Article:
Rep. Ted Yoho (R-Fla.) was forced to stop doing charity work after saying he was sorry for calling a democratic socialist from New York, a difficult person.
Yoho continues to face backlash for showing his “disgust” of Rep. Alexandria Ocasio-Cortez’s theory that poverty and unemployment caused crime to jump in New York City during the CCP (Chinese Communist Party) Virus pandemic.
Bread for the World’s board has demanded Yoho’s resignation because of the incident.
“Bread for the World is deeply concerned about Rep. Ted Yoho’s verbal attack on Rep. Alexandria Ocasio-Cortez and what we and others perceive to be his non-apology,” the organization said in a statement. “Bread for the World is concerned that his behavior in the past few days does not reflect the values of respect and compassion that Jesus calls on us to exhibit every day and we expect from our board members.”
After a quick meeting with Yoho the charity confirmed the congressman would no longer be a member of the Bread for the World board.
“Bread for the World met with Rep. Yoho on Friday and he has resigned from the board of Bread,” the organization said in a statement. “During that conversation, we reaffirmed our joint commitment to expanding opportunity for men, women, and children around the world and … Bread sought his resignation as an action that reaffirms our commitment to coming alongside women and people of color, nationally and globally, as they continue to lead us to a more racially inclusive and equitable world.”
The charity then claimed Yoho had acted contrary to the organization’s mission.
“We believe that Rep. Ted Yoho’s recent actions and words as reported in the media are not reflective of the ethical standards expected of members of our board of directors,” the organization said.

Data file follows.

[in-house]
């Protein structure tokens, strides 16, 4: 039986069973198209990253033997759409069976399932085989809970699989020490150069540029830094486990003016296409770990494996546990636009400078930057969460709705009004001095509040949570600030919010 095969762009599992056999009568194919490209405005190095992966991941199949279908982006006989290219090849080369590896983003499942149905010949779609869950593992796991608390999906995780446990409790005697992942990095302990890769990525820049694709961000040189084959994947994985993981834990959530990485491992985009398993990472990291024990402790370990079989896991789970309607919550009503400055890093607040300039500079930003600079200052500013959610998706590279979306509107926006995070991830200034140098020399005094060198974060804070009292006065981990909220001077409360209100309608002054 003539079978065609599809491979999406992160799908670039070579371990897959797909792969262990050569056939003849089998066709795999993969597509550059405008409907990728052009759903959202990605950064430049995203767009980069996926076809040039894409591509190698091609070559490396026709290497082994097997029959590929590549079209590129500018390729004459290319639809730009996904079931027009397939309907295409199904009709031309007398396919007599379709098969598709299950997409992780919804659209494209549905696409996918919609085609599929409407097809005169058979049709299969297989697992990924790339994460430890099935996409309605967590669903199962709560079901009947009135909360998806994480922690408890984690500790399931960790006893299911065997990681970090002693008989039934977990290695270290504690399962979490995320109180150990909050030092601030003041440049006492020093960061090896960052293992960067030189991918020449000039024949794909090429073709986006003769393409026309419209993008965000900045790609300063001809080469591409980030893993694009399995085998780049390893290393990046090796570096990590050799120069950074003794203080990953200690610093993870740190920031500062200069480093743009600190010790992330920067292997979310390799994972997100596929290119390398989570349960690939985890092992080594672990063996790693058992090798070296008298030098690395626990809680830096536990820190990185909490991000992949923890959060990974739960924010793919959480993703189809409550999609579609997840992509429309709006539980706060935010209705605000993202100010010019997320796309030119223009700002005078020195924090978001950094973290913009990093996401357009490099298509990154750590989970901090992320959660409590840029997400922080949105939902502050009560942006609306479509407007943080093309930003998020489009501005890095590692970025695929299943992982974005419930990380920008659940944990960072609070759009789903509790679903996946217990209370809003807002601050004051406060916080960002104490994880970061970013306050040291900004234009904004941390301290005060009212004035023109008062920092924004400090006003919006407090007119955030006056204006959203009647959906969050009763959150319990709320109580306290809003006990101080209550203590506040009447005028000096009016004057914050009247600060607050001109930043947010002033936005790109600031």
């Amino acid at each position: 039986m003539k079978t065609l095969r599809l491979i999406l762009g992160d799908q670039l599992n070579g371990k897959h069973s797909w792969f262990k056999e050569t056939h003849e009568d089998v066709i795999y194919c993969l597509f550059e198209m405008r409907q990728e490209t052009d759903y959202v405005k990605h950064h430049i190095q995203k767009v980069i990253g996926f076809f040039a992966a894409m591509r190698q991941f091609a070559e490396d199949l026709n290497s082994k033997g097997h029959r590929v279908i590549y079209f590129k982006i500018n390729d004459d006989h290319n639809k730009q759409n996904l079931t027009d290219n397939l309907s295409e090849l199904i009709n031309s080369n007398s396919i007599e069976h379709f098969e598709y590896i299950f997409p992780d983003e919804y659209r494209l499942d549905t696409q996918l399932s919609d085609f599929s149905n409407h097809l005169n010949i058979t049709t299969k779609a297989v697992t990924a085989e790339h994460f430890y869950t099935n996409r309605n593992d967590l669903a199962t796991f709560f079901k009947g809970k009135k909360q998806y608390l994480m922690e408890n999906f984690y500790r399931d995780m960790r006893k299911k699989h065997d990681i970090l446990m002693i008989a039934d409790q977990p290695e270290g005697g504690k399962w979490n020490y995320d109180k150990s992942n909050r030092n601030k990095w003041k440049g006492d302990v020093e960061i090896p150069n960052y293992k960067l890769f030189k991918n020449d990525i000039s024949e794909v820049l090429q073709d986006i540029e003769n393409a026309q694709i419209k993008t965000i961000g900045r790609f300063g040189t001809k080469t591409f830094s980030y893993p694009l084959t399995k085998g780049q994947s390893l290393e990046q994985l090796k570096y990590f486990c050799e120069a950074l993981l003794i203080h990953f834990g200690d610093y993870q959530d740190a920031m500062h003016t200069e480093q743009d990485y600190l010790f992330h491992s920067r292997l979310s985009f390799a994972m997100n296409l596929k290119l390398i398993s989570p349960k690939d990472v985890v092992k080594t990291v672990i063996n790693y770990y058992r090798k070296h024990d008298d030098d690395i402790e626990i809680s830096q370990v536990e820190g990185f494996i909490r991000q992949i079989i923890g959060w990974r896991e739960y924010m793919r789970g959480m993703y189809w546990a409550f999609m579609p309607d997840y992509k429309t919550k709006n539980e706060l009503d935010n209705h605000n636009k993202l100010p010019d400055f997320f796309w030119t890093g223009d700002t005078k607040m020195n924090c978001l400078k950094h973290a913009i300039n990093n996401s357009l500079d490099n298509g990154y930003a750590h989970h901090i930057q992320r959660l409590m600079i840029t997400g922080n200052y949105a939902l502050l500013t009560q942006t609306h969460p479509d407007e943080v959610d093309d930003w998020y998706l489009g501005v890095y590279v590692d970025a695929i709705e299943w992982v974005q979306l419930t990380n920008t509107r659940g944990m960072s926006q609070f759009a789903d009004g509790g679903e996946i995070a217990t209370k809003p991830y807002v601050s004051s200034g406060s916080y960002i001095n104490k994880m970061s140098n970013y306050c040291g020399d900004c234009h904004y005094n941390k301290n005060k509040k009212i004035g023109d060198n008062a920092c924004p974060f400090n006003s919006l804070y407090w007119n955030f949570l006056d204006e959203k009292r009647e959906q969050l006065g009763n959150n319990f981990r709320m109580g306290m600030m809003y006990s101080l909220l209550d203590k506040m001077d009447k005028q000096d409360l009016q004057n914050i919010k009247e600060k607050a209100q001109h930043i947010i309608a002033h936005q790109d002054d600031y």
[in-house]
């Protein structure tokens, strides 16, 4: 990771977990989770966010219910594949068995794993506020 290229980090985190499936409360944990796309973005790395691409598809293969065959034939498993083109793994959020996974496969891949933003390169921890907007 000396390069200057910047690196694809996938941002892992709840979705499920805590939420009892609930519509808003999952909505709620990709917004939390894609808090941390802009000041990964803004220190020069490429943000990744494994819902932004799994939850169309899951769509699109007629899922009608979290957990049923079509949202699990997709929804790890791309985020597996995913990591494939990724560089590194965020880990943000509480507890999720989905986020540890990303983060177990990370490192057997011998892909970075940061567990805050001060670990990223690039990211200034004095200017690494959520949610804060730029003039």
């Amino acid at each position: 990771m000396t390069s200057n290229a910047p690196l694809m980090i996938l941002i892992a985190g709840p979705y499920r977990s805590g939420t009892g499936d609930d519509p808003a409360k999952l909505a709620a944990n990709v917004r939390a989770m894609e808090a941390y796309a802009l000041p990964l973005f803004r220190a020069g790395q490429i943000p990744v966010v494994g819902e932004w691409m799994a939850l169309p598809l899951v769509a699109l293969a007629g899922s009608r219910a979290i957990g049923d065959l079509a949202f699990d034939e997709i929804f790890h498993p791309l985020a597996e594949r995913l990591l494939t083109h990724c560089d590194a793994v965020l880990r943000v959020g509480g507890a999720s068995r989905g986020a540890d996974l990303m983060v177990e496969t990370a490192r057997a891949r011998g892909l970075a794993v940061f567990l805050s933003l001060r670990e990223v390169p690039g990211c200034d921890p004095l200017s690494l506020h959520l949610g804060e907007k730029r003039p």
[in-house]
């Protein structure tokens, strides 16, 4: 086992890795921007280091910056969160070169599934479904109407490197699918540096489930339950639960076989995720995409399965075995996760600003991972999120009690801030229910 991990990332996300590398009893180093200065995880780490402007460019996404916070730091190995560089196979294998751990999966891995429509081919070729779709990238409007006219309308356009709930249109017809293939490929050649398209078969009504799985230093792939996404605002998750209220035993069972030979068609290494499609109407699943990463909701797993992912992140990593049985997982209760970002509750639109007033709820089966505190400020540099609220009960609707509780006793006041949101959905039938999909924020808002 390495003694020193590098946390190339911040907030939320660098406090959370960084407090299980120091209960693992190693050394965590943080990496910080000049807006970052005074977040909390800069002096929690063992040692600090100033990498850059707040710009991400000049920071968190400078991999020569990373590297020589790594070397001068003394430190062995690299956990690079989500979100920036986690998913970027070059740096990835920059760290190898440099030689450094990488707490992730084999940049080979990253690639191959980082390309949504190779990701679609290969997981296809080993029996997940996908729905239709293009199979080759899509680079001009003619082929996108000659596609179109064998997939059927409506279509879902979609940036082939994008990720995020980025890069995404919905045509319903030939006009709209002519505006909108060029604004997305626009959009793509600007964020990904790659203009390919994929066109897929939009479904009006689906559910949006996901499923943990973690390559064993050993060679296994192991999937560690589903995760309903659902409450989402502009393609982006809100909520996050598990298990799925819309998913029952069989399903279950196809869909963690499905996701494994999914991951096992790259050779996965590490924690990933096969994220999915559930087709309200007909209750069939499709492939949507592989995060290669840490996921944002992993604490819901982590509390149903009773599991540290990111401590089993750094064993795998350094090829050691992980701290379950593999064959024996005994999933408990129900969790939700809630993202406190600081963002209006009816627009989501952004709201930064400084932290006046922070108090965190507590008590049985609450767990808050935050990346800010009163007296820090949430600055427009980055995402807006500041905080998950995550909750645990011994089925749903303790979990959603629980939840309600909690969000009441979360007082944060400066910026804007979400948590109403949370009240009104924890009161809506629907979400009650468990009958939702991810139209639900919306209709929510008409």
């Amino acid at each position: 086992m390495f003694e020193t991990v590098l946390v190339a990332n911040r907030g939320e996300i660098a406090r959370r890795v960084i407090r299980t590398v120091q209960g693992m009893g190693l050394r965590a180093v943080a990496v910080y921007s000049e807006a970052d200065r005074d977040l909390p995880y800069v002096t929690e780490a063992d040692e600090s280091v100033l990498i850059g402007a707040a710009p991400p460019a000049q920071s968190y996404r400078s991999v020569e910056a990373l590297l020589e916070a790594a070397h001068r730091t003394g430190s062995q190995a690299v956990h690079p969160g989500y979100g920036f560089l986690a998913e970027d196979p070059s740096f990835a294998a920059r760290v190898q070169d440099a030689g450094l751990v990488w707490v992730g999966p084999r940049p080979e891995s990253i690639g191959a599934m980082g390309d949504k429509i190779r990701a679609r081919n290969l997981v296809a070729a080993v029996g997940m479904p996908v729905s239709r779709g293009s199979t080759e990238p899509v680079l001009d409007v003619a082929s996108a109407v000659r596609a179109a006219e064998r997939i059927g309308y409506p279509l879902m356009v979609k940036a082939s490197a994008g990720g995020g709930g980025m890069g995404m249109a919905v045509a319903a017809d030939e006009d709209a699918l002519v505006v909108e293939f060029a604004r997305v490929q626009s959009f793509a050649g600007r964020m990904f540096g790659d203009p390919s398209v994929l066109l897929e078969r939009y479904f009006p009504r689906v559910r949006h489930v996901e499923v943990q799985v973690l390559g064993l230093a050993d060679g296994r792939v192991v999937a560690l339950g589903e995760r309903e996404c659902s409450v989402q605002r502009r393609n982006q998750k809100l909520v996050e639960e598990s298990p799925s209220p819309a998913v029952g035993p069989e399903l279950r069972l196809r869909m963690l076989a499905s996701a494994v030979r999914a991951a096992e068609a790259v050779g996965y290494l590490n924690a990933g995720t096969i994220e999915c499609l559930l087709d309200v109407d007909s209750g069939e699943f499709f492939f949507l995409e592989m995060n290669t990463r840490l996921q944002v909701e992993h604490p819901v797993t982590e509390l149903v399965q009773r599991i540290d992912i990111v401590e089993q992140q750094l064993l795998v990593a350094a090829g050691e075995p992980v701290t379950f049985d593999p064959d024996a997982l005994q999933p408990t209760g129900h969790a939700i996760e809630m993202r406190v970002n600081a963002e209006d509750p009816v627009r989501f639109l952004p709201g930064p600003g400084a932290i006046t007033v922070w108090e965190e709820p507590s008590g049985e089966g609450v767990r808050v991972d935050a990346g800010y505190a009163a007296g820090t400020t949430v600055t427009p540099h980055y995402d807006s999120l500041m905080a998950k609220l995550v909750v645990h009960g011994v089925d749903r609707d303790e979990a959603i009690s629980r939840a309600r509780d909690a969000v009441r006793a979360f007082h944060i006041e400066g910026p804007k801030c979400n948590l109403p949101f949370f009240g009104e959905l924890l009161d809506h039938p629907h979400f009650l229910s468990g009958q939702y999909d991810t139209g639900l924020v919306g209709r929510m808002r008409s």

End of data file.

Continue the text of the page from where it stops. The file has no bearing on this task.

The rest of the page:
Ocasio-Cortez previously pressured Yoho into apologizing because he allegedly swore at her. However, Yoho revealed he never actually uttered the expletives and was still made to show remorse and resign from Bread for the World for a verbal attack that never happened.
“The offensive name-calling words attributed to me by the press were never spoken to my colleagues,” he said in a video shared on Twitter. “If they were construed that way, I apologize for their misunderstanding.”
Ocasio-Cortez’s address to Congress added further doubt about whether the heated exchange happened because she did not feel offended in retrospect.
“I want to be clear that Rep. Yoho’s comments were not deeply hurtful or piercing to me,” she said in a video shared on Twitter. “This kind of language is not new, I do not need Rep. Yoho to apologize to me … I will not stay up late at night waiting for an apology from a man who has no remorse over calling women and using abusive language towards women.”
The organization dismissed any suggestion party politics had anything to do with the decision, and maintains it is an independent and nonpartisan “collective Christian voice” for lobbying Congress and the Trump administration to help end hunger domestically and internationally.
“As a bipartisan Christian organization committed to alleviating hunger and poverty through sound public policies, Bread for the World upholds the values of respect, dignity, and compassion that Jesus calls us to when engaging decision makers from across the political spectrum,” Bread for the World said.